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case structure parameter efficiency

You have been fooled by the terminology of the priority settings in LabVIEW.  Most people never get into this, but you can change the priority of execution (when several parallel subVIs might be next to execute) by changing the subVI priority among several choices.  The fastest is "subroutine", but that puts some limits on what the subVI can do because it throws out some options in order to get the speed.  The help should give you some ideas about this if you want to read more.
Bart
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Message 21 of 27
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@greg wrote:

But what if you had a breakpoint set on the subVI. At the breakpoint, the panel is open, and you type in new data. Oops. The caller is supposed to protect the data, but if the terminal is conditionally read, it can't predict you won't do what I just described. On the otherhand, if the terminal is on the top level, the breakpoint on this VI will always happen after the data from the terminals is read. That means the subVI can truly be inplace only if its terminal is owned by the top diagram and not placed into a loop, sequence, or case diagram.


Although, since breakpoints are exposed in the VI server object hierarchy, it should be theoretically possible to only copy the data if a BP has been set, wouldn't it?

Or would that take up too much resources?
Or maybe there are other cases where you couldn't guarantee the inplaceness?
See what you get when you expose the decision making process? A lot of pests second-guessing your decisions... Smiley Wink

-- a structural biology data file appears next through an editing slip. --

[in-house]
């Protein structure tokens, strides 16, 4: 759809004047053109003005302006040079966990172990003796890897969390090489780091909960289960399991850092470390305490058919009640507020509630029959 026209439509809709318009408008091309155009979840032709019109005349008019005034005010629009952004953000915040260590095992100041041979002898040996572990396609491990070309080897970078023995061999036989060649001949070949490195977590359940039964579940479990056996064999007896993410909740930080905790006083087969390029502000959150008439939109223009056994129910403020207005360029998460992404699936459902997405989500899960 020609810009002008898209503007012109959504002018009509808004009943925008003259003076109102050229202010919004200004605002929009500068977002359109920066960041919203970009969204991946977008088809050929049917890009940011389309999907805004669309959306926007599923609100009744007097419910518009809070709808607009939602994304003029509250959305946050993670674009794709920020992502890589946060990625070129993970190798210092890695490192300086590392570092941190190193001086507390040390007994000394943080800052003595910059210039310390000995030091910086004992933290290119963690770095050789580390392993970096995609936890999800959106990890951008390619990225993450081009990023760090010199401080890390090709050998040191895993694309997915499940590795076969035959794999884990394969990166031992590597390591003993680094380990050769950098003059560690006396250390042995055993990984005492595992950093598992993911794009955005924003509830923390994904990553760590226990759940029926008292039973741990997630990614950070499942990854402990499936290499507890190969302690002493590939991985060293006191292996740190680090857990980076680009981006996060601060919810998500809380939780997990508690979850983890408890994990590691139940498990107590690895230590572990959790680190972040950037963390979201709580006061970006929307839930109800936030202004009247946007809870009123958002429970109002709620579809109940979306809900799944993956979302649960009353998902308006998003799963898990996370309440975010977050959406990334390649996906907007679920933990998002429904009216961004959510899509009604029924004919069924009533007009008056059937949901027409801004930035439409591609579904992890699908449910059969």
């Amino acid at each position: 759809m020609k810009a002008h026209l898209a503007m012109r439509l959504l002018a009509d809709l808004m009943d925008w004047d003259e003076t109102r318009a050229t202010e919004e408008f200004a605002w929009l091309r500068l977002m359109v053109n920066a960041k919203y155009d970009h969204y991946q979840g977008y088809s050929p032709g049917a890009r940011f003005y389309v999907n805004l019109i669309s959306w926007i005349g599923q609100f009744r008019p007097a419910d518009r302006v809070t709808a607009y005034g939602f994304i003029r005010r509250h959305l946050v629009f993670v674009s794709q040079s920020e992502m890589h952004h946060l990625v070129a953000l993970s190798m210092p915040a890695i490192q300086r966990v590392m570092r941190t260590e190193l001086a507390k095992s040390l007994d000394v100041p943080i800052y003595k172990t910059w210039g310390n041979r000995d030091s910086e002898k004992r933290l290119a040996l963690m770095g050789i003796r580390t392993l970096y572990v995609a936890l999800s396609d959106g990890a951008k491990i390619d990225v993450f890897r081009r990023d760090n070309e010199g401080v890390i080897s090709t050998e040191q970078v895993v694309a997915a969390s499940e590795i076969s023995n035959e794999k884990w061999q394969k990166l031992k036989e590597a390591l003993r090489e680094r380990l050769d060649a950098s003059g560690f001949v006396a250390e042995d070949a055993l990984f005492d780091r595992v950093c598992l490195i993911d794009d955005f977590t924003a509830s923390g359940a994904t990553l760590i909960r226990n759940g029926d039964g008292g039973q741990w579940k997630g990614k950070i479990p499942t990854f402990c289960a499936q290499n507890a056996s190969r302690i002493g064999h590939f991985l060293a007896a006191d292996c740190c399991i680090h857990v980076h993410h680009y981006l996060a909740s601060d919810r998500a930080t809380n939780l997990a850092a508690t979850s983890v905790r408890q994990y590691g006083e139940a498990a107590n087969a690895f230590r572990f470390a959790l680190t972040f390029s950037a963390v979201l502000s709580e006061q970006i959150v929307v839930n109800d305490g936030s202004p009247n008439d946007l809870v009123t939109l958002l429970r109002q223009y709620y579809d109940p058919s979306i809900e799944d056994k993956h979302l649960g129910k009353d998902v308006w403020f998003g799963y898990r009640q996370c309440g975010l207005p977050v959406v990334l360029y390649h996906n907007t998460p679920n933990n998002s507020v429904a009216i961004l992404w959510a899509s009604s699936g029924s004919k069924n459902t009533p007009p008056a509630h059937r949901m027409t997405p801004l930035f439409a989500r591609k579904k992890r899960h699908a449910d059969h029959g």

BTW, I'm fairly sure that the part about placing the terminals in the root of the diagram has been documented in the style guide, so you should be alright there...


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Message 22 of 27
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@greg McKaskle2 wrote:
That means the subVI can truly be inplace only if its terminal is owned by the top diagram and not placed into a loop, sequence, or case diagram.


Just to be clear: this slowdown will happen inside while loops, for loops, and squence structures, and is not specific to case structures? I guess I've always thought it was the other way around, and put terminals inside structures when I could.  Oops.

It seems like I learn something new about Labview every day.  When will I be finished?

Message 23 of 27
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Yes, explaining why the sky is blue can be difficult, especially if you don't completely understand it yourself. But to try and understand it well enough to explain it is often the best motivation to learn it.

So, the main thing to note here is that the copies happen at the caller, not really at the subVI. The subVI is compiled either using its caller's data or its own. If the decisions are being made at runtime, you are sliding towards an interpreted system, and the performance will always be slowed. To better explain this, there may be fifty places in a VI that generate code that accesses a piece of data in the subVI. To access either A or B after looking for breakpoints at each of these probably isn't a win, especially since there usually will not be a breakpoint. To generate the code to always access B, and move A to B is likely to be better, especially in the normal situation.